The 4317G9 targeting vector and Mox2Cre mice were as described previously (6). pLXSN-MTcyclin A (Δ80) was provided by Taku Chibazakura (Tokyo University of Agriculture, Tokyo, Japan) and pBP-p21-shRNA by Bruce E. Clurman (Fred Hutchinson Cancer Research Center, Seattle, WA). Anti-cyclin A (H432) and anti-Myc (sc-789) were purchased from Santa Cruz Biotechnology; anti-p21 (catalog no. 556431) and antibromodeoxyuridine (anti-BrdU; catalog no. 556028) from BD Pharmingen; anti-Grb2 (catalog no. 610112) from BD Transduction Laboratories; antipericentrin (catalog no. PRB-432C) from Covance; anti-γ-tubulin (T6557) and anti-α-tubulin (T9026) from Sigma-Aldrich; Alexa 488-conjugated secondary antibody from Invitrogen; and cyanin-3-conjugated secondary antibody from Jackson ImmunoResearch Laboratories.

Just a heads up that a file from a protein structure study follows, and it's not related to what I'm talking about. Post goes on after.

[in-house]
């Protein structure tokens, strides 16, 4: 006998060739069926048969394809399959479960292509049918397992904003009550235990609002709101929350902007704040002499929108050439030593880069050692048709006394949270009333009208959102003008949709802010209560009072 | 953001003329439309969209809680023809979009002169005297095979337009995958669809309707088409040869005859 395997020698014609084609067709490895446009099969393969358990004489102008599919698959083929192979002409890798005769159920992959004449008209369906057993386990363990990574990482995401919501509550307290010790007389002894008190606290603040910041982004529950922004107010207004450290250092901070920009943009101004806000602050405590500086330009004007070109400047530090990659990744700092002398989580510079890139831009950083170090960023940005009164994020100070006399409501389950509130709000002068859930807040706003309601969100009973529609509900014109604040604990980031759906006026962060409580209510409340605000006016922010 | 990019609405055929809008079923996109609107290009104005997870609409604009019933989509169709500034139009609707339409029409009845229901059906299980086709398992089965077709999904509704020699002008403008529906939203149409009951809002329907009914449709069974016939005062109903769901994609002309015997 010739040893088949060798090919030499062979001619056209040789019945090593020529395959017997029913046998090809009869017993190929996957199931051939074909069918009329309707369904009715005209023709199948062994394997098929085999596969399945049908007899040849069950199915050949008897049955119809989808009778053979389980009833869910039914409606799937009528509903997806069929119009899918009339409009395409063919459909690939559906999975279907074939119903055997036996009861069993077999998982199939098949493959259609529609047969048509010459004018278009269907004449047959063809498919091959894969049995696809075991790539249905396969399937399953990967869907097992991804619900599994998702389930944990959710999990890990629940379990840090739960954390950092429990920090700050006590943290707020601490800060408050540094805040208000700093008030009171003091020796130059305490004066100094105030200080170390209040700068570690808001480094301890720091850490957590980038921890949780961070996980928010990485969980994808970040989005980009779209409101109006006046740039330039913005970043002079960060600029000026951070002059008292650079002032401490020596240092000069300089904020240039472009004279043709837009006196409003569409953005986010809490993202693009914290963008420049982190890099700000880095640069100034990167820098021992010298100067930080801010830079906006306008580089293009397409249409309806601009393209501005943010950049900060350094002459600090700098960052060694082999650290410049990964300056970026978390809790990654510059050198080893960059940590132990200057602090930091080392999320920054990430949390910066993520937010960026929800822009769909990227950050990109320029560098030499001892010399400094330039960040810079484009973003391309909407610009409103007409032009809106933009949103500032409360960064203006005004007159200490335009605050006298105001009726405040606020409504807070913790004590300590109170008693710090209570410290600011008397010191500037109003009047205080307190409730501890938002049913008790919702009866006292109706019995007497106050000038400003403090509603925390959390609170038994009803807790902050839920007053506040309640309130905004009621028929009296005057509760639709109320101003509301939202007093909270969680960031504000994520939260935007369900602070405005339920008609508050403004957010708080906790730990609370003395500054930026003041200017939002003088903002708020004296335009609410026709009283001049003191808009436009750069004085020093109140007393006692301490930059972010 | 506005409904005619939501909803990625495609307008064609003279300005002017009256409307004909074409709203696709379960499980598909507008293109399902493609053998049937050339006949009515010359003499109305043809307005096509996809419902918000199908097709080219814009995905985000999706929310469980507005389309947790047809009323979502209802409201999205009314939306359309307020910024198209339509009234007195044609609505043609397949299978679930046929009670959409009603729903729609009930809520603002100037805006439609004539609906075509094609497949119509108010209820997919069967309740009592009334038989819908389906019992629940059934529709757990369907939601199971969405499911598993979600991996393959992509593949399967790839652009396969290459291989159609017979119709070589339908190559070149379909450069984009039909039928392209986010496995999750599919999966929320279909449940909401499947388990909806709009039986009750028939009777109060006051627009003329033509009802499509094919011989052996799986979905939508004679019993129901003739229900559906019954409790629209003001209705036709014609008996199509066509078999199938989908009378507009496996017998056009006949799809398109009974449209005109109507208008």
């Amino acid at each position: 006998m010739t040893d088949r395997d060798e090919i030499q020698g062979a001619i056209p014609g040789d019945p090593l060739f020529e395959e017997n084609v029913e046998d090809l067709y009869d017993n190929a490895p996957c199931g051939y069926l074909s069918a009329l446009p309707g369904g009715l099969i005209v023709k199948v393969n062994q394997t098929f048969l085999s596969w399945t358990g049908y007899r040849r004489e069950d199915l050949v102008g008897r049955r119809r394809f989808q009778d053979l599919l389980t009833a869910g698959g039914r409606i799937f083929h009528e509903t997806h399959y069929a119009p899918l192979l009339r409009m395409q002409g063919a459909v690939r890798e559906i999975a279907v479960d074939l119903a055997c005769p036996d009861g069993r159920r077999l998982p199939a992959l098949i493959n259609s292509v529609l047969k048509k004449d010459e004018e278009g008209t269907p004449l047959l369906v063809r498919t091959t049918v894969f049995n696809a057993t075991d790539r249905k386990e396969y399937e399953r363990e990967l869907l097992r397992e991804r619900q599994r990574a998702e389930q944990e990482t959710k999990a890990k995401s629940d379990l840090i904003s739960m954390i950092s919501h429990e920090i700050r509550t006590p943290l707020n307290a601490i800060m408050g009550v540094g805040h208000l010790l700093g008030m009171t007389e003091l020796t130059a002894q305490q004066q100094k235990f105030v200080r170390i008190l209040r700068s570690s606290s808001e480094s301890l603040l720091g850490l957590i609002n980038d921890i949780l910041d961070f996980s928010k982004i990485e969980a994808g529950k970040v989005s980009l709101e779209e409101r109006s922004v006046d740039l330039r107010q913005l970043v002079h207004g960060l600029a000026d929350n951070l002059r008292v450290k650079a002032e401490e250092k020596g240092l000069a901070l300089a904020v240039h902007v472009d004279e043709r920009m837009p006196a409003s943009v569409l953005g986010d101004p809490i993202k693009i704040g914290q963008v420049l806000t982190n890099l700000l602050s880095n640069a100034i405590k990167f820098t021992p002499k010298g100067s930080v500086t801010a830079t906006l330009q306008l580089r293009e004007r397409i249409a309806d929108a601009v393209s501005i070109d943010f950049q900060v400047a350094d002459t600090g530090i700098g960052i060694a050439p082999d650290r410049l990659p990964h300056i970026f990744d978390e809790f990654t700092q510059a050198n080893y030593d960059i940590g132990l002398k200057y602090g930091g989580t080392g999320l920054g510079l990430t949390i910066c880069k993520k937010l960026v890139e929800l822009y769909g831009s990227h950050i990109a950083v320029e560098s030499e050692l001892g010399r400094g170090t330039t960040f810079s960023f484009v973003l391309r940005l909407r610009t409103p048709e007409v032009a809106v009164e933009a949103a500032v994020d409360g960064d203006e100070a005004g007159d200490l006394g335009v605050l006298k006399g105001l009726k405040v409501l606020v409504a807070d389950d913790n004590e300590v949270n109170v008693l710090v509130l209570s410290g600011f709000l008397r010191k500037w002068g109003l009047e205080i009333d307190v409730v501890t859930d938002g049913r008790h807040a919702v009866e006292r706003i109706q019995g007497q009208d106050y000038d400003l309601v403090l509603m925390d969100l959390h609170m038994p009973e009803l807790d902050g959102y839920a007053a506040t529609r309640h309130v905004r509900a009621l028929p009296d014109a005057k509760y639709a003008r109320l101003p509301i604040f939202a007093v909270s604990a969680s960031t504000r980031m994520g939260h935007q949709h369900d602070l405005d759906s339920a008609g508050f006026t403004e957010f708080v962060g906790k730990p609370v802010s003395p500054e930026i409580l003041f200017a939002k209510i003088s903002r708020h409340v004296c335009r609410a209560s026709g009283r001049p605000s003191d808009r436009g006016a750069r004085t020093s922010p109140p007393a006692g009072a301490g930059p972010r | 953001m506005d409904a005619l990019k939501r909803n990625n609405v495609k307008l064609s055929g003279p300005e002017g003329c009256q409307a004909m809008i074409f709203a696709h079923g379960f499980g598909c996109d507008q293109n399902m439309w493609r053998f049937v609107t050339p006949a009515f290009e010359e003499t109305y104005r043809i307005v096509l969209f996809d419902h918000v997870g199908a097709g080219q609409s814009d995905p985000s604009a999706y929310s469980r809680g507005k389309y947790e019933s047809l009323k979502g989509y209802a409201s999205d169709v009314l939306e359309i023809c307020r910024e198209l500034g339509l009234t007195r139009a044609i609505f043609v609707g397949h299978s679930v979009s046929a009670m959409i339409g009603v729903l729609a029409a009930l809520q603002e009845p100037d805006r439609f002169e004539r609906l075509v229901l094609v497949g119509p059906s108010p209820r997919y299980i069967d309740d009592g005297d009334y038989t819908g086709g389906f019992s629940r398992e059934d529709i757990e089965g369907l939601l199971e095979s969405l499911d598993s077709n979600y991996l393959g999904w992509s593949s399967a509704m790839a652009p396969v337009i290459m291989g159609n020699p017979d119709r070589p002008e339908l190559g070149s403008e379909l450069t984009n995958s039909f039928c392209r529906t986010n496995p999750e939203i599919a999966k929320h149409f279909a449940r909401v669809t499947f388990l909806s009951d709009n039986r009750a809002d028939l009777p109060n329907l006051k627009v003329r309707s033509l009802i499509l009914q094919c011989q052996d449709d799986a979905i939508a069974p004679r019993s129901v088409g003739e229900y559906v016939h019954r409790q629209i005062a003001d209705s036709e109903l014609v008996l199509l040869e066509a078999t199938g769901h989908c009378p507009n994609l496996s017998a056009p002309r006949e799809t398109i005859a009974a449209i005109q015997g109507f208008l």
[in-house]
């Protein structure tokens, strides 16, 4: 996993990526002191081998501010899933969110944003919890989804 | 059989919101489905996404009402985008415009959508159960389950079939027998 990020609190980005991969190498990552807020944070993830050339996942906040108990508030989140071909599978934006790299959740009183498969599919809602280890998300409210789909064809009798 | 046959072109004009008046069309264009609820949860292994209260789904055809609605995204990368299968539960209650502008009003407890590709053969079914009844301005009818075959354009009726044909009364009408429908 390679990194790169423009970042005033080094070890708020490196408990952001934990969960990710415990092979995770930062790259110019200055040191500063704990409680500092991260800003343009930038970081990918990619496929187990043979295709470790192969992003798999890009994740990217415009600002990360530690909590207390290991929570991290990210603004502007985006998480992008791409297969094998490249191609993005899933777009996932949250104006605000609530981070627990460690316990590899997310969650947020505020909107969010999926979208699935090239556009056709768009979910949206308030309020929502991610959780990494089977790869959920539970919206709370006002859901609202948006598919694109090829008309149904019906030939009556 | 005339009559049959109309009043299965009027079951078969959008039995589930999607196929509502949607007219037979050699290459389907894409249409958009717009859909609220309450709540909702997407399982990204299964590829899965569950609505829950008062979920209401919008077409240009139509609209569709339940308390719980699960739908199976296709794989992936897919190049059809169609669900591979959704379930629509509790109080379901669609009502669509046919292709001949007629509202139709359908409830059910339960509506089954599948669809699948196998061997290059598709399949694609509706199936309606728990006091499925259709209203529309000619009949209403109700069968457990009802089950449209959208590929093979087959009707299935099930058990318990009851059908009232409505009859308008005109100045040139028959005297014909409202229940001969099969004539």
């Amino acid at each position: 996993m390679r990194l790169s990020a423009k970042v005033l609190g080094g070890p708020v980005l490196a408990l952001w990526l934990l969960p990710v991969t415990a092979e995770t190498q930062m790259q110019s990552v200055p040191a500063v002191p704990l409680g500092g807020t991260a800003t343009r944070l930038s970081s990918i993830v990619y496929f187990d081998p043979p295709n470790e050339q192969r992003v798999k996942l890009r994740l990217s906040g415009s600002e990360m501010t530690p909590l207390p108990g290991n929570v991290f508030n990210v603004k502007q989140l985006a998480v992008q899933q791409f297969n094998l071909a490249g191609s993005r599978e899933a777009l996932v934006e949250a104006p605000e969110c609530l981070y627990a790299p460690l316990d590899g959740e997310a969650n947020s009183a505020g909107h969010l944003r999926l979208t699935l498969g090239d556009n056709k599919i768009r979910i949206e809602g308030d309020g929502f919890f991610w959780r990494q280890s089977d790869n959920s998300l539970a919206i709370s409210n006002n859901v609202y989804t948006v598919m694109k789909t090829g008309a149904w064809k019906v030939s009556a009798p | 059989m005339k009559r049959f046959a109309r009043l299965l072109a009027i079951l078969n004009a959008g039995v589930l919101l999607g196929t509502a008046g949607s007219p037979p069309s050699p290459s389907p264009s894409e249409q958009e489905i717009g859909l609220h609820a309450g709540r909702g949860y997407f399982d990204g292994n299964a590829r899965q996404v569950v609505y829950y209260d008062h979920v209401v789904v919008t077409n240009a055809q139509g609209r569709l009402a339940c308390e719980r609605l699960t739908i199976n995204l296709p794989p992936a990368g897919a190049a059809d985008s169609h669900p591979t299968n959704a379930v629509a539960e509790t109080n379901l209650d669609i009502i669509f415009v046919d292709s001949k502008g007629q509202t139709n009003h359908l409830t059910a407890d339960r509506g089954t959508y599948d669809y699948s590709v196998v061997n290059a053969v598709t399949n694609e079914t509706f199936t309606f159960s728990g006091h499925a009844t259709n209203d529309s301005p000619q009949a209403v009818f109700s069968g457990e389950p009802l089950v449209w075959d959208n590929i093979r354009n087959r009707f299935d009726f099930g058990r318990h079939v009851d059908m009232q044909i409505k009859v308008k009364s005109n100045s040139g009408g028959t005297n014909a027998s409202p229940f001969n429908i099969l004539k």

To generate the CDKT14A Y15F allele, a 2,070-bp NheI genomic fragment containing the first coding exon of the CDK2 gene was inserted into a pcDNA3.1 vector. Thr14 and Tyr15 were mutated to Ala and Phe by the use of a QuikChange site-directed mutagenesis kit (Stratagene). DNA sequencing was performed to verify the mutagenesis. The mutant genomic fragment was then inserted into the 4317G9 targeting vector on one side of the simian virus 40-neo (SV40-neo) cassette (used as a positive-selection marker) flanked by LoxP sites. A 4,221-bp NheI-BamHI genomic fragment (with an engineered BamHI site upstream of the NheI site) containing exon II to exon V of the CDK2 gene was inserted on the other side of the SV40-neo cassette (Fig. 1A). Herpes simplex virus thymidine kinase (HSV-TK) and diphtheria toxin (DTA) were both used as negative-selection markers. Targeting vectors were electroporated into AK7.1 ES cells, and after positive and negative selections were applied, resistant clones were screened by PCR and Southern blot hybridization using a StuI-SacI probe upstream of exon I (Fig. 1A). The correctly targeted clone was used for injection into blastocysts and generation of chimeric mice. Germ line transmission was obtained, and the SV40-neo cassette was removed by crossing CDK2+/AF mice with Mox2Cre mice (73). Genotyping was performed by PCR using tail DNA and the following primers: 5′-GCCTCACTAGCGCTCCATGG-3′ and 5′-TTCTGGGTAGTTAGGGTGTGG-3′.